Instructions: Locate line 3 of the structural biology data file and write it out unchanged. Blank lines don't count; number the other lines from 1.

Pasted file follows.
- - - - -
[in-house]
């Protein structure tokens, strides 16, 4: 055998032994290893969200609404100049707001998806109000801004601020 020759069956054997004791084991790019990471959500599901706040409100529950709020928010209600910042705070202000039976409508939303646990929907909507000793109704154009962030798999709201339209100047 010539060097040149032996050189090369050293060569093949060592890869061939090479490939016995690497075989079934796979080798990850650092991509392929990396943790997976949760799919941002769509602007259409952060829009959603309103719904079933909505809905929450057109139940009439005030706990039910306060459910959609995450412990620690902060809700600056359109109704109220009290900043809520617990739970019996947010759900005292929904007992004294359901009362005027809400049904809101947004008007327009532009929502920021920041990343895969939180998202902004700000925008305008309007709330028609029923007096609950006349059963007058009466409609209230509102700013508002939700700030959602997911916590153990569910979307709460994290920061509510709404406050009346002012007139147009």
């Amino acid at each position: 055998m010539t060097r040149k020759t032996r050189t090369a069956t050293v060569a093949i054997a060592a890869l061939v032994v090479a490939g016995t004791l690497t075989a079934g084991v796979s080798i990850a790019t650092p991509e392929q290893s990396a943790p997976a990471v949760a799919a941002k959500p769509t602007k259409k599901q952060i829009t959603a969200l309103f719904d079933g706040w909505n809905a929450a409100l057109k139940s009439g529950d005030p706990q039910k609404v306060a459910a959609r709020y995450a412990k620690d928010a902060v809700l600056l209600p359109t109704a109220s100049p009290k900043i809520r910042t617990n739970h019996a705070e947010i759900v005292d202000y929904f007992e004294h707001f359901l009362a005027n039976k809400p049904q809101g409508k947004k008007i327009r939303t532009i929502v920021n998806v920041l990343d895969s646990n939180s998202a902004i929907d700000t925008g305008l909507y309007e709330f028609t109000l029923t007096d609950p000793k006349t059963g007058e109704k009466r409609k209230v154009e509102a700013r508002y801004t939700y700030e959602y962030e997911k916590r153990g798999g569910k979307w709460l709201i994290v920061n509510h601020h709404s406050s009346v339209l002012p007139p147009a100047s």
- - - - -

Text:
């Amino acid at each position: 055998m010539t060097r040149k020759t032996r050189t090369a069956t050293v060569a093949i054997a060592a890869l061939v032994v090479a490939g016995t004791l690497t075989a079934g084991v796979s080798i990850a790019t650092p991509e392929q290893s990396a943790p997976a990471v949760a799919a941002k959500p769509t602007k259409k599901q952060i829009t959603a969200l309103f719904d079933g706040w909505n809905a929450a409100l057109k139940s009439g529950d005030p706990q039910k609404v306060a459910a959609r709020y995450a412990k620690d928010a902060v809700l600056l209600p359109t109704a109220s100049p009290k900043i809520r910042t617990n739970h019996a705070e947010i759900v005292d202000y929904f007992e004294h707001f359901l009362a005027n039976k809400p049904q809101g409508k947004k008007i327009r939303t532009i929502v920021n998806v920041l990343d895969s646990n939180s998202a902004i929907d700000t925008g305008l909507y309007e709330f028609t109000l029923t007096d609950p000793k006349t059963g007058e109704k009466r409609k209230v154009e509102a700013r508002y801004t939700y700030e959602y962030e997911k916590r153990g798999g569910k979307w709460l709201i994290v920061n509510h601020h709404s406050s009346v339209l002012p007139p147009a100047s």